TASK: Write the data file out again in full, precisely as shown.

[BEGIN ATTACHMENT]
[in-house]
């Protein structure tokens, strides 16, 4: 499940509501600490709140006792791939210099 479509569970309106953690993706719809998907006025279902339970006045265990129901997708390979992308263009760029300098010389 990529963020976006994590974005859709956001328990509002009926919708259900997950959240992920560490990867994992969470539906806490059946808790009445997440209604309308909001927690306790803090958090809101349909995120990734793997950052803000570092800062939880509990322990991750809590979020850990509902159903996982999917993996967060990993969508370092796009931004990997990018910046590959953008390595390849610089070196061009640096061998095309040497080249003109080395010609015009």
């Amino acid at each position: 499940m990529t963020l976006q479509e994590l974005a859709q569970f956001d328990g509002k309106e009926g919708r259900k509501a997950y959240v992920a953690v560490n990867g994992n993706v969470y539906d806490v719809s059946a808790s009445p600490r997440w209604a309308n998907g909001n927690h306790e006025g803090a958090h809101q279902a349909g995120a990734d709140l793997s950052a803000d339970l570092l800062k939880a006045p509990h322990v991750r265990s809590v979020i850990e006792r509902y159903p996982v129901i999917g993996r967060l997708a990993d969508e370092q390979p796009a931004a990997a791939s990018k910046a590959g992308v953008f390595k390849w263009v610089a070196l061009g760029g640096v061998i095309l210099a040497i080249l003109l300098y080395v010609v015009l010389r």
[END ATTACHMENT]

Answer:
[in-house]
């Protein structure tokens, strides 16, 4: 499940509501600490709140006792791939210099 479509569970309106953690993706719809998907006025279902339970006045265990129901997708390979992308263009760029300098010389 990529963020976006994590974005859709956001328990509002009926919708259900997950959240992920560490990867994992969470539906806490059946808790009445997440209604309308909001927690306790803090958090809101349909995120990734793997950052803000570092800062939880509990322990991750809590979020850990509902159903996982999917993996967060990993969508370092796009931004990997990018910046590959953008390595390849610089070196061009640096061998095309040497080249003109080395010609015009």
């Amino acid at each position: 499940m990529t963020l976006q479509e994590l974005a859709q569970f956001d328990g509002k309106e009926g919708r259900k509501a997950y959240v992920a953690v560490n990867g994992n993706v969470y539906d806490v719809s059946a808790s009445p600490r997440w209604a309308n998907g909001n927690h306790e006025g803090a958090h809101q279902a349909g995120a990734d709140l793997s950052a803000d339970l570092l800062k939880a006045p509990h322990v991750r265990s809590v979020i850990e006792r509902y159903p996982v129901i999917g993996r967060l997708a990993d969508e370092q390979p796009a931004a990997a791939s990018k910046a590959g992308v953008f390595k390849w263009v610089a070196l061009g760029g640096v061998i095309l210099a040497i080249l003109l300098y080395v010609v015009l010389r």